Fusion energy startups have attracted a lot of attention and investment in recent years, despite experts predicting the technology is still decades away.
Now, Microsoft has made the boldest bet so far, signing a deal to purchase electricity from a fusion reactor starting in just five years.
Nuclear fusion reactors harness the same reaction that powers the sun, in which atoms are smashed together to produce vast amounts of energy.
Efforts to tame the process here on Earth have been underway for decades, but the complexity of the problem means that most experts predict we’re still a long way off from fusion being a reliable source of electricity.
According to the Fusion Industry Association, 33 companies have raised roughly five billion dollars in recent years, and many are predicting that commercial fusion will be a reality by the end of the decade.
“This collaboration represents a significant milestone for Helion and the fusion industry as a whole,” CEO David Kirtley said in a press release.
“We still have a lot of work to do, but we are confident in our ability to deliver the world’s first fusion power facility.”
That’s aggressive considering it was only last December that researchers first demonstrated a fusion reaction that produced more energy than was required to create it.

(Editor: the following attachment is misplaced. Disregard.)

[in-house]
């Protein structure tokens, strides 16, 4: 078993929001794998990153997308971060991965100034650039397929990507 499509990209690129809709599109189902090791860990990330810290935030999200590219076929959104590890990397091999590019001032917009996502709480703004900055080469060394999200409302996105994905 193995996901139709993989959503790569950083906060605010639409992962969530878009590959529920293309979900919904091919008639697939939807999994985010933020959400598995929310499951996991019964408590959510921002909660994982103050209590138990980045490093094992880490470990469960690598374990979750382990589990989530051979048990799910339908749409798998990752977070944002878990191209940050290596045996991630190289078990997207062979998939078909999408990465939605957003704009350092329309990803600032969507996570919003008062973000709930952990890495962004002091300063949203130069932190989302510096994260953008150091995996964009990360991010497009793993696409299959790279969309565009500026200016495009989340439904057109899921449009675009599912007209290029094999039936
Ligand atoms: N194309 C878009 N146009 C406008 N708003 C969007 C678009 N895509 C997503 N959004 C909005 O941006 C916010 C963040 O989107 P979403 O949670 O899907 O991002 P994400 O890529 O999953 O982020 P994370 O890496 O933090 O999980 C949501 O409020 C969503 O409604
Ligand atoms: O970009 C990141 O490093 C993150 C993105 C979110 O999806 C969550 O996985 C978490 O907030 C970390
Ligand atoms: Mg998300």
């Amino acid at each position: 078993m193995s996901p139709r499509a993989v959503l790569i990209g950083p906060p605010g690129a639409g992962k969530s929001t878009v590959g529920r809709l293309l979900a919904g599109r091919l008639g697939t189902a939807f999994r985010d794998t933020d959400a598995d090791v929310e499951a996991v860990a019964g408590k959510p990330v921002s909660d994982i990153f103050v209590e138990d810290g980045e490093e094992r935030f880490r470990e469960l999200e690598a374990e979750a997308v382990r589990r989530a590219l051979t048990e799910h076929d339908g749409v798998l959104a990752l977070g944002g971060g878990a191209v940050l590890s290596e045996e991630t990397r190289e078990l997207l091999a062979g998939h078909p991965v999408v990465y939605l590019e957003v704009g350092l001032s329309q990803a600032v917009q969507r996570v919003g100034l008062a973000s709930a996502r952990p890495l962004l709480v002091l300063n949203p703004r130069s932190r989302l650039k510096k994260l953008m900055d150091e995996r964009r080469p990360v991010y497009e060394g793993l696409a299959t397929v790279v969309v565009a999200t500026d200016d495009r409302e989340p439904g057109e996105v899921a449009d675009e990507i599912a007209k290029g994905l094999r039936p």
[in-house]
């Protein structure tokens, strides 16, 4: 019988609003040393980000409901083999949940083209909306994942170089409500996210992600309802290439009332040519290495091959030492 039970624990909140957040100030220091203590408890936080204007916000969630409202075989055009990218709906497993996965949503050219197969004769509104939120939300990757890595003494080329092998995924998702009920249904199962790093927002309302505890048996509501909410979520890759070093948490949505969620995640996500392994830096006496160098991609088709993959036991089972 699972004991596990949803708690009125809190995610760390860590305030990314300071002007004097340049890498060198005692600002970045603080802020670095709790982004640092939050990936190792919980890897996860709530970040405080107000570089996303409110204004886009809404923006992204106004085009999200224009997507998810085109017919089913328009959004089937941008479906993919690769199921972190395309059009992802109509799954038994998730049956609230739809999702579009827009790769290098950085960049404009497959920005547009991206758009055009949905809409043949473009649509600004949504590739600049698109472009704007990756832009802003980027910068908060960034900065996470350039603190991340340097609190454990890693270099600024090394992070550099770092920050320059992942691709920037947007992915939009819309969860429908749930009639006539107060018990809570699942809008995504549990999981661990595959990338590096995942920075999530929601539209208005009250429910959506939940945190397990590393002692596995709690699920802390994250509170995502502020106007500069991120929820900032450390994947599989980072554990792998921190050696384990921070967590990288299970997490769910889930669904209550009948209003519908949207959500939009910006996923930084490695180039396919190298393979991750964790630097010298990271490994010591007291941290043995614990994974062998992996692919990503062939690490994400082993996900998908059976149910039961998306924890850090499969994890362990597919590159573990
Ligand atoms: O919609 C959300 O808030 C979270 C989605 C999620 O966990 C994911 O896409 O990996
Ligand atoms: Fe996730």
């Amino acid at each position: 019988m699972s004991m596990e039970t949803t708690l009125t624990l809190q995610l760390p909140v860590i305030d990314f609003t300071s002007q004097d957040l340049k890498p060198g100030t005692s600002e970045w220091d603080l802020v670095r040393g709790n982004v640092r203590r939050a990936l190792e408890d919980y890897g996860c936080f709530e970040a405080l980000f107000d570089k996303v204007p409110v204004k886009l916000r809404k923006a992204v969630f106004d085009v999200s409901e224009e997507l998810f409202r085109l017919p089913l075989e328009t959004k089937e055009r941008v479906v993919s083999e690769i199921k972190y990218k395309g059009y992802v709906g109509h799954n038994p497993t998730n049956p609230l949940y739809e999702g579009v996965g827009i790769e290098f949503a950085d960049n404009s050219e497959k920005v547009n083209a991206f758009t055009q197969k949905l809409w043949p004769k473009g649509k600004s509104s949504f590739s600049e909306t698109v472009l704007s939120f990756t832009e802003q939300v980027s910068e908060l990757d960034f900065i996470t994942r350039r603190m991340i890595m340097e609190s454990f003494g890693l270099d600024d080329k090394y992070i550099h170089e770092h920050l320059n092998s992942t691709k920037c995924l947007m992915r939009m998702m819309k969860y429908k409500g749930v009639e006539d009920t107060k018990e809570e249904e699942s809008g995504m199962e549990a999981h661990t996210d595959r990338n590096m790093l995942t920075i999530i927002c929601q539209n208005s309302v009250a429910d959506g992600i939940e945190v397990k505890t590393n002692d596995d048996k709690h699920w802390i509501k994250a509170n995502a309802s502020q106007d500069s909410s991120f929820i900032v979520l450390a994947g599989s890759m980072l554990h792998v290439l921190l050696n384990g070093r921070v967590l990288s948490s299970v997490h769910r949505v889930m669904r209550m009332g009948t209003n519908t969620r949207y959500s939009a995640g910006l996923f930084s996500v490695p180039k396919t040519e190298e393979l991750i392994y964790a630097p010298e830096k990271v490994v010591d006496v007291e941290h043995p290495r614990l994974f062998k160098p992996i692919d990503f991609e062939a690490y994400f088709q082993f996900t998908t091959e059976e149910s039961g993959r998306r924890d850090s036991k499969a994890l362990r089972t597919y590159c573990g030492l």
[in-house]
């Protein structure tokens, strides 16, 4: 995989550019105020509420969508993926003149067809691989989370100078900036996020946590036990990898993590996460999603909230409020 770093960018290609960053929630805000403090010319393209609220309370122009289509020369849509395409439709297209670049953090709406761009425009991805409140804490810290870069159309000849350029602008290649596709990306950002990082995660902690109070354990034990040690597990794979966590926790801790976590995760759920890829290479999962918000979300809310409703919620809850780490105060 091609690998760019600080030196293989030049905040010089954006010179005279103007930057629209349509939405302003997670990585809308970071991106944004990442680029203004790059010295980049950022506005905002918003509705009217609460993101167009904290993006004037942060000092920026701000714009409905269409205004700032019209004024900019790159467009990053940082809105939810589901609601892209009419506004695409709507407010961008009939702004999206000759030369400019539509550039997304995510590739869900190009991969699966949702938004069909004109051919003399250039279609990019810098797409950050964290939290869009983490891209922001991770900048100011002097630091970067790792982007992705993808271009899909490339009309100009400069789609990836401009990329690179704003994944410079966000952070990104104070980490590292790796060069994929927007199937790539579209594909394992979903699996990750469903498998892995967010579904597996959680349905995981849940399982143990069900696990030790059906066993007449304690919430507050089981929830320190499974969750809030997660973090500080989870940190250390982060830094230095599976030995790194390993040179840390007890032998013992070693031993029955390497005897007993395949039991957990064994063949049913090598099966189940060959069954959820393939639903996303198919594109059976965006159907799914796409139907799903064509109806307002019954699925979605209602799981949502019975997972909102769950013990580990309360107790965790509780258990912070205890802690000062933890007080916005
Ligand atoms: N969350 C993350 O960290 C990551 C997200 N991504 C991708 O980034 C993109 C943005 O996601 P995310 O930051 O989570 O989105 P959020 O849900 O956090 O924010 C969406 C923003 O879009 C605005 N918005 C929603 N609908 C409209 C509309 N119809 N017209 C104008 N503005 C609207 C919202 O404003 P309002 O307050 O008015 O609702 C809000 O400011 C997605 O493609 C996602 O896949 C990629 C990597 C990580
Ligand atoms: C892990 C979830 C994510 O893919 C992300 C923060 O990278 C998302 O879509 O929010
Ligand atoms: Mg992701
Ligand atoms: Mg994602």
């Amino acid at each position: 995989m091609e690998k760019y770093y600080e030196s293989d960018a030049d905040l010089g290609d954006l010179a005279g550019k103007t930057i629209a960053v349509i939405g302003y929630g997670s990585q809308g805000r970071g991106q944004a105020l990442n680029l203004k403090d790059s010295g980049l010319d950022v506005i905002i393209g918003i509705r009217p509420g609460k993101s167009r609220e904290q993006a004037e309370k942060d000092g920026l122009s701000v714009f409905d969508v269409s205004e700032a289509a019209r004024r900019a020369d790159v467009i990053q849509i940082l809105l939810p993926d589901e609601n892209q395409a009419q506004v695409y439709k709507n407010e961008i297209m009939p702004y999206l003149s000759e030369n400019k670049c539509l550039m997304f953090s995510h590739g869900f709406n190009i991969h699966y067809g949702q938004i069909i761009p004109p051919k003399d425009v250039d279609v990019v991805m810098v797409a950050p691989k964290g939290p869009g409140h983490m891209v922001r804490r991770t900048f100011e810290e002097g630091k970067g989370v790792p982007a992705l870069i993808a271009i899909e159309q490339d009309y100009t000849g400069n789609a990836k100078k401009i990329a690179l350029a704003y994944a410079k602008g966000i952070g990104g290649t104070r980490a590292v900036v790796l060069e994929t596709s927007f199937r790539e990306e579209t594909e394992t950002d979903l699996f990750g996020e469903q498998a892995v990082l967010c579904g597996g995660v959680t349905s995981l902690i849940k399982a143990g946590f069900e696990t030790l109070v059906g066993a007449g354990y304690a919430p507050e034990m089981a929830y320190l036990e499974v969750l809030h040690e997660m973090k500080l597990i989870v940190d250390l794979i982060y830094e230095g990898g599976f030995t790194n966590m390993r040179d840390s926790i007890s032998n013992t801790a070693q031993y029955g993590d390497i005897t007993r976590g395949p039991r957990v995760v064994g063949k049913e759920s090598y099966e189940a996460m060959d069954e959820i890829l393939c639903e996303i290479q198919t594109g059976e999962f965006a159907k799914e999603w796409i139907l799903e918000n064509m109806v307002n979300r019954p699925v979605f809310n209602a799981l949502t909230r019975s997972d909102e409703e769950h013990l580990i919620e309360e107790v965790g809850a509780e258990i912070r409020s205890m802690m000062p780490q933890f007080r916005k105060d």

Helion is also relying on a somewhat unconventional approach to nuclear fusion.
Most other fusion experiments over the years have used tokamaks-doughnut-shaped vessels that use powerful magnets to contain plasma, which is then heated up to fusion temperatures.
The approach Helion is taking is called a “Pulsed non-ignition fusion system,” according to MIT Tech Review.
It also relies on magnets to contain a super-heated plasma, but rather than heating it further to fusion temperatures, the magnets are used to smash two rings of plasma together at a million miles an hour to trigger a fusion reaction.
The fusion reaction causes the plasma to expand and push back against the reactor’s magnetic field.
While most fusion schemes rely on two hydrogen isotopes as fuel-deuterium and tritium-Helion’s process uses a rare gas called Helium 3 that could be be hard and expensive to source.
Kirtley told The Verge that the deal contains financial penalties for Helion if it doesn’t manage to supply electricity to Microsoft by the agreed date.
Microsoft has made a multi-billion-dollar investment in OpenAI, and it’s unclear whether this connection has factored into the power purchase agreement.
There are likely to be many more twists and turns in the race to make fusion power a commercial reality.